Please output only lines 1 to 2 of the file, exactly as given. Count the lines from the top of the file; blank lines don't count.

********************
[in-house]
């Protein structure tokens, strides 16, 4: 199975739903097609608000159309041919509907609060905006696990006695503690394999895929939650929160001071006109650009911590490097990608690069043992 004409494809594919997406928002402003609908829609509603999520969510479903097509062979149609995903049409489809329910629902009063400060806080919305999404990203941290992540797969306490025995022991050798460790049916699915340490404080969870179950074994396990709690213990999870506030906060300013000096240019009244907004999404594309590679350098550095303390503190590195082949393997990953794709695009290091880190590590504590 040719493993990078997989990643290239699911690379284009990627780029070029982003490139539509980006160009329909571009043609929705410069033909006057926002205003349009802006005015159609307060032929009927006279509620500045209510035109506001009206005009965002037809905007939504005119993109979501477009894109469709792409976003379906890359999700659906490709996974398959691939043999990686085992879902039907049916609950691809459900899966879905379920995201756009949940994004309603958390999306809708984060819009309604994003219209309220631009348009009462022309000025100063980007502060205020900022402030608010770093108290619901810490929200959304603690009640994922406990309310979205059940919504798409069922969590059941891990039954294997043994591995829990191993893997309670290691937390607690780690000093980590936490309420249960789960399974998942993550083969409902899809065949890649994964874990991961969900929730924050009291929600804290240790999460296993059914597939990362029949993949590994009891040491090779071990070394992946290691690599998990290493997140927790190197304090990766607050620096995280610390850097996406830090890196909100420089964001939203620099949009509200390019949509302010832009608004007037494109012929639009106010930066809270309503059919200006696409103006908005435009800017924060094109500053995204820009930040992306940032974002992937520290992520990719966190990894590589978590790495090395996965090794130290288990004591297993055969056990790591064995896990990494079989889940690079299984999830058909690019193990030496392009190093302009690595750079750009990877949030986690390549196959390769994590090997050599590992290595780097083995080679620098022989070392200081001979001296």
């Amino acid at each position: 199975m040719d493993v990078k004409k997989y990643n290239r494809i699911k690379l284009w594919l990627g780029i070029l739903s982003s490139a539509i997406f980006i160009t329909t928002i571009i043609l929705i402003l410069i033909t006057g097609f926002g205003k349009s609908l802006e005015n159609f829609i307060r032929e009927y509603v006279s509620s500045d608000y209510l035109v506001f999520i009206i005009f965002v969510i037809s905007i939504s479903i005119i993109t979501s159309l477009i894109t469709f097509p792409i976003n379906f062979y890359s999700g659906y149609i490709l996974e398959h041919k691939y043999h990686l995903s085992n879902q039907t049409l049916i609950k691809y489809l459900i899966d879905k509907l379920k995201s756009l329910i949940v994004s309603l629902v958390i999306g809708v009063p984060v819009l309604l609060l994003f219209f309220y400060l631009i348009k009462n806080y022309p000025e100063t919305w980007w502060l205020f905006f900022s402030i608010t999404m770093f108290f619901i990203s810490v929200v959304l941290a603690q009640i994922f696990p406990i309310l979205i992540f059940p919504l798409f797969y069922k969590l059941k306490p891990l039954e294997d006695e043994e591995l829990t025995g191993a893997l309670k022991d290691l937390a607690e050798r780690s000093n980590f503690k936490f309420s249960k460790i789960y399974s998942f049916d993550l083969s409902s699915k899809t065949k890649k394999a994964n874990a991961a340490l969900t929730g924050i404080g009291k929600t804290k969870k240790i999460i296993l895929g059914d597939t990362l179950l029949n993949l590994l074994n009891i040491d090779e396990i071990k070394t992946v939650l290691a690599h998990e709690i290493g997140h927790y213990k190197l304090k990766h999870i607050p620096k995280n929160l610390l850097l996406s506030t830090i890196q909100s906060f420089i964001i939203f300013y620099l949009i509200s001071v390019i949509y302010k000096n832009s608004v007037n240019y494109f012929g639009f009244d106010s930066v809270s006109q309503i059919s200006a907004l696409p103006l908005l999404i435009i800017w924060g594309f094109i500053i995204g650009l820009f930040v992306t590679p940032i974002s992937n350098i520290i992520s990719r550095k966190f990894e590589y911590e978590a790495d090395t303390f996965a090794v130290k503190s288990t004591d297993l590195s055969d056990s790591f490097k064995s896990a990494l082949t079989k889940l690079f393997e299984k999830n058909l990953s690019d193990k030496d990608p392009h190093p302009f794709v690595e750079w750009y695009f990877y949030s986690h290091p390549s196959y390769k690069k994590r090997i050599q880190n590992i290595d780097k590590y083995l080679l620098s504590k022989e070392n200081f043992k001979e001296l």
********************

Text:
[in-house]
């Protein structure tokens, strides 16, 4: 199975739903097609608000159309041919509907609060905006696990006695503690394999895929939650929160001071006109650009911590490097990608690069043992 004409494809594919997406928002402003609908829609509603999520969510479903097509062979149609995903049409489809329910629902009063400060806080919305999404990203941290992540797969306490025995022991050798460790049916699915340490404080969870179950074994396990709690213990999870506030906060300013000096240019009244907004999404594309590679350098550095303390503190590195082949393997990953794709695009290091880190590590504590 040719493993990078997989990643290239699911690379284009990627780029070029982003490139539509980006160009329909571009043609929705410069033909006057926002205003349009802006005015159609307060032929009927006279509620500045209510035109506001009206005009965002037809905007939504005119993109979501477009894109469709792409976003379906890359999700659906490709996974398959691939043999990686085992879902039907049916609950691809459900899966879905379920995201756009949940994004309603958390999306809708984060819009309604994003219209309220631009348009009462022309000025100063980007502060205020900022402030608010770093108290619901810490929200959304603690009640994922406990309310979205059940919504798409069922969590059941891990039954294997043994591995829990191993893997309670290691937390607690780690000093980590936490309420249960789960399974998942993550083969409902899809065949890649994964874990991961969900929730924050009291929600804290240790999460296993059914597939990362029949993949590994009891040491090779071990070394992946290691690599998990290493997140927790190197304090990766607050620096995280610390850097996406830090890196909100420089964001939203620099949009509200390019949509302010832009608004007037494109012929639009106010930066809270309503059919200006696409103006908005435009800017924060094109500053995204820009930040992306940032974002992937520290992520990719966190990894590589978590790495090395996965090794130290288990004591297993055969056990790591064995896990990494079989889940690079299984999830058909690019193990030496392009190093302009690595750079750009990877949030986690390549196959390769994590090997050599590992290595780097083995080679620098022989070392200081001979001296």